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tv   Dateline London  BBC News  February 17, 2018 4:30pm-5:00pm GMT

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the party's national executive committee backed a vote of no confidence in him last month, after his former girlfriend had sent a series of racist messages. shaking has been reported across southern wales, the south—west of england and the midlands, caused by a four point four magnitude earthquake. there have been no reports of injuries or any serious damage. now on bbc news, dateline london. hello, and a very warm welcome to dateline london. i'm carrie gracie. this week we discuss a british plea on european security, south africa after president zuma, and the continuing absence of a government for northern ireland. my guests this week are the guardian
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columnist polly toynbee, dr vincent magombe of africa international, the irish writer and broadcaster brian o'connell, and thomas kielinger of germany's die welt. welcome to you all and thanks so much for being here. the british prime minister, theresa may, has urged the european union to sign up to a security treaty to ensure that cooperation continues after britain leaves. addressing the munich security conference, she warned that if the eu's aim in the brexit talks was to avoid cooperation then the security of all would be damaged. if the eu's aim is to avoid cooperation, thomas kielinger, as a european, as a german, what do you make of that language? i have long given up to try to figure out what goes on in the mind of our leaders and this phrase is totally puzzling. she seems to hold hostage the british security involvement in europe to the outcome of the brexit talks, and she is in no way to speak that language. she must work for flexibility,
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cooperation and so on. any intimation of trying to demand something else is totally misplaced. she is on a sticky wicket, as we know, and there is no consensus. we are still waiting, as angela merkel said yesterday, for what the british people really want, the british government rather. she is not frustrated but curious. all else should be on the huge overriding issue, will we get a mutually agreeable agreement on the brexit conditions? until that is sorted out there is no way for her to threaten british cooperation with europe. besides, the whole speech about security is beside the point. so it's a distraction? absolutely a distraction. and cart before the horse. very much so. the defence and military issues are her best card because britain is deeply involved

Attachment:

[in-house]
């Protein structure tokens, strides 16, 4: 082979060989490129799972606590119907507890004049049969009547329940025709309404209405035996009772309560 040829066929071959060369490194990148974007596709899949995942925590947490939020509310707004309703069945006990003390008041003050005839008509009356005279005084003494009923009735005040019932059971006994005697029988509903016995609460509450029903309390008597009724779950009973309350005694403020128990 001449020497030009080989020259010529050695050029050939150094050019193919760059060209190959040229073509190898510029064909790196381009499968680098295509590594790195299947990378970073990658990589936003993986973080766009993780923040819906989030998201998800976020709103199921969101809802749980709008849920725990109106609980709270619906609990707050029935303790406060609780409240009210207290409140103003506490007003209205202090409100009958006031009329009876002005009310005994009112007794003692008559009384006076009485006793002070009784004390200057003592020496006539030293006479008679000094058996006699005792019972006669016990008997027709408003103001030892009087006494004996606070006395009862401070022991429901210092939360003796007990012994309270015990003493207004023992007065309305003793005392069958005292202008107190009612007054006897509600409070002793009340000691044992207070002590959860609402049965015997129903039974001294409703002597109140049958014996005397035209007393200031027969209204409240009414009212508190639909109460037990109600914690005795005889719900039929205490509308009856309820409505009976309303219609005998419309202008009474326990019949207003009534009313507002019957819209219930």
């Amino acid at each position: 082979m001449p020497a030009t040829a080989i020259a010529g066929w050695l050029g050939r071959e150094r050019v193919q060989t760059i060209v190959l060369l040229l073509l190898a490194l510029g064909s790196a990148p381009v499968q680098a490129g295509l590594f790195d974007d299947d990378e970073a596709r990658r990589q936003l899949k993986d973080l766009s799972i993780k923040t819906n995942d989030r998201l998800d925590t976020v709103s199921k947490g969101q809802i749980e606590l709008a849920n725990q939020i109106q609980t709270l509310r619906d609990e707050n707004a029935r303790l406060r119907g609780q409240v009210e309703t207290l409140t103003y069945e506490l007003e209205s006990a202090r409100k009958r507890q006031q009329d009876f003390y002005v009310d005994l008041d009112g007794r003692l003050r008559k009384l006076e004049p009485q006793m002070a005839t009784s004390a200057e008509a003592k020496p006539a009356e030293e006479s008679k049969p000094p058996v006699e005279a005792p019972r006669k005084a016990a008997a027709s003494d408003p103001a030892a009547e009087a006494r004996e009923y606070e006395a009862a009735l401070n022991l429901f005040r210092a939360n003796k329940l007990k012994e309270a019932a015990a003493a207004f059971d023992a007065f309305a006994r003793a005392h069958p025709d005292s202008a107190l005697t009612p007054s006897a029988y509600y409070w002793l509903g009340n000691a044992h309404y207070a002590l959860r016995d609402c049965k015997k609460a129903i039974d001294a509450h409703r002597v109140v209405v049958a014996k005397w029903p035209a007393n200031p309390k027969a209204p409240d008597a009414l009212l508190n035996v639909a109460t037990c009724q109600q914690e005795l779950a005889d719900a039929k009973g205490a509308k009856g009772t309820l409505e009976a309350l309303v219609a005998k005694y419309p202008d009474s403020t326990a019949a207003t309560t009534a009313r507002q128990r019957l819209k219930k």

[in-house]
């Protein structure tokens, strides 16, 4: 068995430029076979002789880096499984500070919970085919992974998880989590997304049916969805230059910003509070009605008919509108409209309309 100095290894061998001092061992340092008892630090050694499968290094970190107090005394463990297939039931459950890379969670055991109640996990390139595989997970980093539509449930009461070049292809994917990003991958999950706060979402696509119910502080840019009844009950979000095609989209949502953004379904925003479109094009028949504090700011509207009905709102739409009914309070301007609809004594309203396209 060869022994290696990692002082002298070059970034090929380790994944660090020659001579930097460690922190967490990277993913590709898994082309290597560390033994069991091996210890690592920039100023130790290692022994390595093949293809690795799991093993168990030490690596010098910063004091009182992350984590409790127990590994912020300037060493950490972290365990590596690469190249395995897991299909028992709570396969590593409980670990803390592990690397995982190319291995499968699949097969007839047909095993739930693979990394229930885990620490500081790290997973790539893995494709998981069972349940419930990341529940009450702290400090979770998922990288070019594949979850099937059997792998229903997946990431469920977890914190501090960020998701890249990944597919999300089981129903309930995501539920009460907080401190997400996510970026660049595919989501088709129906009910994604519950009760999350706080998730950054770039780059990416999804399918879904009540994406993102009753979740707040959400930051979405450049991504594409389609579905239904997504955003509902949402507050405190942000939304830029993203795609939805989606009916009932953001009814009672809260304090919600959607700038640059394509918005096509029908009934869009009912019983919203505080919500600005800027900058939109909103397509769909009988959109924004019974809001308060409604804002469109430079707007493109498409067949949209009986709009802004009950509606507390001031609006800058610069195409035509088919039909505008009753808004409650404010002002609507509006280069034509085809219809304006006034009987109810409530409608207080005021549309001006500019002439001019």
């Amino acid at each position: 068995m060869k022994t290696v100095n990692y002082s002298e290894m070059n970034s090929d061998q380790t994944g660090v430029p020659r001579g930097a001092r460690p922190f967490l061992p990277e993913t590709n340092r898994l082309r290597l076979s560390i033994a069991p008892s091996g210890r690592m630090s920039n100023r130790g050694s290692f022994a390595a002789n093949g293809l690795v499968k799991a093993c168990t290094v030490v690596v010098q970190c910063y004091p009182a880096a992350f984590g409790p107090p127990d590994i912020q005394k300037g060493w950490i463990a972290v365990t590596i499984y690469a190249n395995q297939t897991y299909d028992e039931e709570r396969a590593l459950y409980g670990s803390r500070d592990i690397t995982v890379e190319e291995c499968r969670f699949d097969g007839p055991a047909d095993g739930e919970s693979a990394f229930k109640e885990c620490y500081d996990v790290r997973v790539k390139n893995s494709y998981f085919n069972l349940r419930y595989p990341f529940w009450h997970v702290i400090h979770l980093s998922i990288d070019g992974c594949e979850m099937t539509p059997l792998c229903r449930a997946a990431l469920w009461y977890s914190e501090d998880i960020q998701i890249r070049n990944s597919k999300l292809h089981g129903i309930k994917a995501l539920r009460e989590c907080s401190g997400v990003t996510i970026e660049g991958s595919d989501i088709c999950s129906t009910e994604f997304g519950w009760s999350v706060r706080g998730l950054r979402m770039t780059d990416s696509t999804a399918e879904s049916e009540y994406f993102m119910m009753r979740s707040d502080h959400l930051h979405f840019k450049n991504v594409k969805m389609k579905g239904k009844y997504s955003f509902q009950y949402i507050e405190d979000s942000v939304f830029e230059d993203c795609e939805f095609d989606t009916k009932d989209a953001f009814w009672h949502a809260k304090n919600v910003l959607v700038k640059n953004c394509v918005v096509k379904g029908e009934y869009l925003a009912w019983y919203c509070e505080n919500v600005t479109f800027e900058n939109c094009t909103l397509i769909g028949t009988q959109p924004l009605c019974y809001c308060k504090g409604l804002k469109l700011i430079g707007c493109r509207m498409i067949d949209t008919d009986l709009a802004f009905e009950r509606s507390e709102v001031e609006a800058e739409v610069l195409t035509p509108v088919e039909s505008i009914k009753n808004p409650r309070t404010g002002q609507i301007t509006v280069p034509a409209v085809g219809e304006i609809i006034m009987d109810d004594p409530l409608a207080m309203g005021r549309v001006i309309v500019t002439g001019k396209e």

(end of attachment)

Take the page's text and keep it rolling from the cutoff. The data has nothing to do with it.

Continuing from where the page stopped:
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in the defence of europe and that is uncontroversial. we need some other answers. when she is talking about issues at the moment do not beleague our mind of what needs to be done. let's open it out. polly toynbee, obviously the message that uk is a big contributor to defence in europe and has expertise on counterterror. i suppose theresa may is trying to play to her strengths. security should be what is easiest. even the most extreme brexiters want to have a very strong security interpol relationship with the rest of europe. no doubt about that. but even there she threw a spanner into the works and accuse of them of being ideological. they are so pragmatic compared with us, the whole brexit conundrum is about british ideology. to accuse, particularly in the context of security, to accuse angela merkel
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and the europeans of this is an absurdity and it bodes very ill. to be fair to her, she only said if ideological... she did not say they were ideological. well, if. the question is, has she in this speech said, which she may have done, that she is willing to accept the european court ofjustice as an arbitrator on a treaty over security? that's a step forward. it crosses over one of her red lines if she does not accept that, it will not happen then. she must accept with any treaty on any issue whatever that there is always an international adjudicator on any trade deal wherever in the world. in europe it happens to be the ec]. she must swallow this. and, brian o'connell, as another european looking in on this, do you think the european arrest warrant and euro poll and all that can be taken for granted,
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low hanging fruit? we should be able to take it for granted and people's security is paramount above trade and everything else, but the tone of the remarks probably betrays the level to which this relationship between britain and the eu counterparts in this negotiation have reached, they're really, really poor. as polly said, you must have an independent arbitrator and it will probably be the ec] and if it crosses one of her red lines i think she will have to suck it up in the end because she'll have no choice. you cannot go into brexit without some form of deal on extradition, basic things like that, on cyber and all kinds of other stuff. intelligence agencies will talk to each other anyway whether or not there is a deal. i think the tone is very illustrative of where things are at the moment. i want to hear from vincent because, obviously, your specialism is a different continent, a complex